Mr. Crazy Fan, criticism of a company you own does not constitute an affront to your personal honor. Mr. I am right fan, my positive comments about your company's competitor in no way constitute an agreement to meet with pistols at dawn. That throbbing vein in your forehead is a good indication that you're fixated on the wrong things. Embrace the stuff that angries up your blood. You might learn something important.
I'm right, and everyone else is wrong. We all feel that way, so I'm not going to deliver a blanket condemnation of self-assurance. After all, acting on your convictions is part of the arrogance of investing. If everyone shares the same, correct opinion of a stock, then it must already be fairly priced. We are convinced we can find sweet bargains or future world-beaters ahead of the rest of the crowd. But not every time. If you believe that, you're in trouble.
That's the kind of pride that will kill investors over the long run. The problem is that, in individual cases, the market rewards the ignorant and the informed without pointing out which is which. It's nice to see the long-suffering shareholders finally catch a break, but it doesn't change the fact that plenty of people brought the suffering on themselves by ignoring the firm's consistently deteriorating financials to purchase a pig in a poke.
When a stock goes up, those who bought it purely because they like the product, or hate a competitor, will swear up and down that they are finally being rewarded for their smarts, but the truth is, they're just being rewarded. The trouble with being otherwise deluded is that such irrational pride and (in the long run) the odds, catch up with you. Investing is about maximizing returns, but you can't do that without minimizing risks. There is a difference between being right and being lucky. I've been lucky before in getting out at the right time, but the danger is taking particular pride in it. It scared me into being even more careful with my future decisions. You need to live and learn and plan for the future, ackowledge your winnings but most importantly your losing to grow and learn from them.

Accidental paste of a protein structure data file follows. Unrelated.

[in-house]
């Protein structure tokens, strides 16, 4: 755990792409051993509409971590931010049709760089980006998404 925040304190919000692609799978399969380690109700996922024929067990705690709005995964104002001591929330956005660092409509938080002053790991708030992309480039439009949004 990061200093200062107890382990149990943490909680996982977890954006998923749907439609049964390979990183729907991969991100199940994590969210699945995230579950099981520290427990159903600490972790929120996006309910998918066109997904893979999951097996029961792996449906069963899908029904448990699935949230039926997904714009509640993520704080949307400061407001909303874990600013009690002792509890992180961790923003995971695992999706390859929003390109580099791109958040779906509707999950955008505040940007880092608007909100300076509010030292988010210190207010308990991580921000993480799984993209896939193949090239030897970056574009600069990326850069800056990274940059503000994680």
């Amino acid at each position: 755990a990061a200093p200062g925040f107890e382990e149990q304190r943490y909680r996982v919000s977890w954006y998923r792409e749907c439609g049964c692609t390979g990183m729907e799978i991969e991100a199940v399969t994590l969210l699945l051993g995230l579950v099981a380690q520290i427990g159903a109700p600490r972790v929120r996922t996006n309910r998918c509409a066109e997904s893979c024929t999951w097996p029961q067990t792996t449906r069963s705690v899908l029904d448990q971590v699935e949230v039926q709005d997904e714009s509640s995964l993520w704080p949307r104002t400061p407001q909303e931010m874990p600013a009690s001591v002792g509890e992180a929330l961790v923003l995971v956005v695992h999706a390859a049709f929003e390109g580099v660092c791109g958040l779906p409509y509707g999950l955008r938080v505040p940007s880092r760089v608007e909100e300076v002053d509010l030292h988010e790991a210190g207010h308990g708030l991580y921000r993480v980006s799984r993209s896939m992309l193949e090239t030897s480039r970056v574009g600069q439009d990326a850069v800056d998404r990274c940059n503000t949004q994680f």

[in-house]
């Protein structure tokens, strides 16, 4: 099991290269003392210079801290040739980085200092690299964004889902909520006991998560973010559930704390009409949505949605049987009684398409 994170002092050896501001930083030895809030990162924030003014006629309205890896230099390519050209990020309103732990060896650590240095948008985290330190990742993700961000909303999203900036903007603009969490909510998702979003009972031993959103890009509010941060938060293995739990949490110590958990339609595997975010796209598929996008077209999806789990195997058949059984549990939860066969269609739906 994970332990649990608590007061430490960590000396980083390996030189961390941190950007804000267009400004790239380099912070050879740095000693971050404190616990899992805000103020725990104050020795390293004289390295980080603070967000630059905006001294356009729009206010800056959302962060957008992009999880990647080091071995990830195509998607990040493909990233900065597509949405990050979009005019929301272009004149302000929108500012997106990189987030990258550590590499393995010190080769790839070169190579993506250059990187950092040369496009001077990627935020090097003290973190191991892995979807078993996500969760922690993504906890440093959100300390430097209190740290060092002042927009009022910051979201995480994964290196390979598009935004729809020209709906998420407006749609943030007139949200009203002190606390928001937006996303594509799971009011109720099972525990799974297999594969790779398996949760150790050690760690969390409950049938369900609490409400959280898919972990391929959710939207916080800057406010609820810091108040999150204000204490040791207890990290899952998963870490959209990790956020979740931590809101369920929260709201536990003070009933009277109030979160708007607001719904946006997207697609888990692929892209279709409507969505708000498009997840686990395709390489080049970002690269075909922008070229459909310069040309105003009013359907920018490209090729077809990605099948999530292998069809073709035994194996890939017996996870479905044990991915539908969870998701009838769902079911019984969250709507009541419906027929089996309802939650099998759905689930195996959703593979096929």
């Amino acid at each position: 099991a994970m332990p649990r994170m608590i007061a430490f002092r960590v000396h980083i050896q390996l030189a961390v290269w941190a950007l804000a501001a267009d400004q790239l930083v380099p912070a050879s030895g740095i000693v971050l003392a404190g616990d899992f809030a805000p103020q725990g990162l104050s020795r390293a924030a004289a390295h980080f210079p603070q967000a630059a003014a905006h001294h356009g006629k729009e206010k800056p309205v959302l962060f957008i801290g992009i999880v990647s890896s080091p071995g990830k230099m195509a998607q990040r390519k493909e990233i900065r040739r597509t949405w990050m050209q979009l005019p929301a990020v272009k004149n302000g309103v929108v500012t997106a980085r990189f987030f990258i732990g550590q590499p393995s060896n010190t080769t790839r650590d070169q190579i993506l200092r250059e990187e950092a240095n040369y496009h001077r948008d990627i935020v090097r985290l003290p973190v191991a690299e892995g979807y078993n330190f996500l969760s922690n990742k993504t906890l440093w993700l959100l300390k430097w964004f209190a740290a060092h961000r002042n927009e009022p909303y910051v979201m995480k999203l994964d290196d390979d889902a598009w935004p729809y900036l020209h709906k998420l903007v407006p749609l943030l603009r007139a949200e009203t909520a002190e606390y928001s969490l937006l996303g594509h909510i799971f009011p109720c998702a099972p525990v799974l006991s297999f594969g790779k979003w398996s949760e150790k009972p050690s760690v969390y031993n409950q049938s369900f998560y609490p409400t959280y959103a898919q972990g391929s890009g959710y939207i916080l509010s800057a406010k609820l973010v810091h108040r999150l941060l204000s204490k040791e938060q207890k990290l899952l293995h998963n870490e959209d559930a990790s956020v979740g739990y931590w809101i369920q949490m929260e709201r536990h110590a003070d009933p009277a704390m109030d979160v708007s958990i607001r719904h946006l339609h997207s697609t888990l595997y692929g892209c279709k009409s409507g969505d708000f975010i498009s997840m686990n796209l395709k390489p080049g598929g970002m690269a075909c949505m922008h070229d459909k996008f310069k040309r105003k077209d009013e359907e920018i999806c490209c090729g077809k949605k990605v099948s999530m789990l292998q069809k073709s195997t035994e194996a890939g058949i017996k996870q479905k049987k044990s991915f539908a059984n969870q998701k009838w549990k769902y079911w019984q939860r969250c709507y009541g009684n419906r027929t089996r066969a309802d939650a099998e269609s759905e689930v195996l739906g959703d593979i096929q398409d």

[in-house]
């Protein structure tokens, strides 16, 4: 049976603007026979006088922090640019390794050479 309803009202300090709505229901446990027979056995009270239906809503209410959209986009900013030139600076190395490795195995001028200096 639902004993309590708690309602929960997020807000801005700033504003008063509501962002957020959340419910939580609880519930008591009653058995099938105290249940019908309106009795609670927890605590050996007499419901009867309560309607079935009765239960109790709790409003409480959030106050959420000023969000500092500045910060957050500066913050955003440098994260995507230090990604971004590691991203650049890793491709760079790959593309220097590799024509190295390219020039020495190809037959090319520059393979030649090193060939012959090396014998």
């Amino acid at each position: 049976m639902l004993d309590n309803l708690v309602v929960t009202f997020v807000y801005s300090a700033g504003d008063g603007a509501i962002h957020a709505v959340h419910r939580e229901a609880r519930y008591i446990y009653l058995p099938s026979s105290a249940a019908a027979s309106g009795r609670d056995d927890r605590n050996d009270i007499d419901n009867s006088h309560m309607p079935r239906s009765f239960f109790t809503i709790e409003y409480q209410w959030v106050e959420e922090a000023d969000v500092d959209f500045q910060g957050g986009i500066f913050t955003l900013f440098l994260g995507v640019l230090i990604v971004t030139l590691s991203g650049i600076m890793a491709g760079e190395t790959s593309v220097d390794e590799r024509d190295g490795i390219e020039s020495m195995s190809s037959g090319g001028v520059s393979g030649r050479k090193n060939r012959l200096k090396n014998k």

Let's think a little more about being a sloth, and when it comes down to it sloth is being lazy. There's no room in investing for good, old-fashioned sloth aka laziness. If you are too lazy to look research your stock company, the stock companies nubmers and and proxy statements, you're setting yourself up for some major failures. Yet every day, we are treated to amazing examples of extreme investor laziness. There are countless times you hear about a stock, but then if you get caught into the one of the seven deadly sins of stock picking and decide to be to lazy to do your homework and research then your asking for trouble. Going strictly on hear say information, one person's picks, etc. We see them all the time...but don't get caught being lazy and not doing your homework!
The road to righteousness
Some of history's most successful investors have said it time and time again: The journey to stock market wealth doesn't require superior instincts, faster reflexes, or better information. What it does require is patience, perseverance, and the willingness to do some work and avoid the mistakes that others are too quick to make. If you can steer clear of the seven sins of stock picking, you'll already be one up on Wall Street. Always remember there is room for bears and bulls, but never any room for pigs on "The Street"!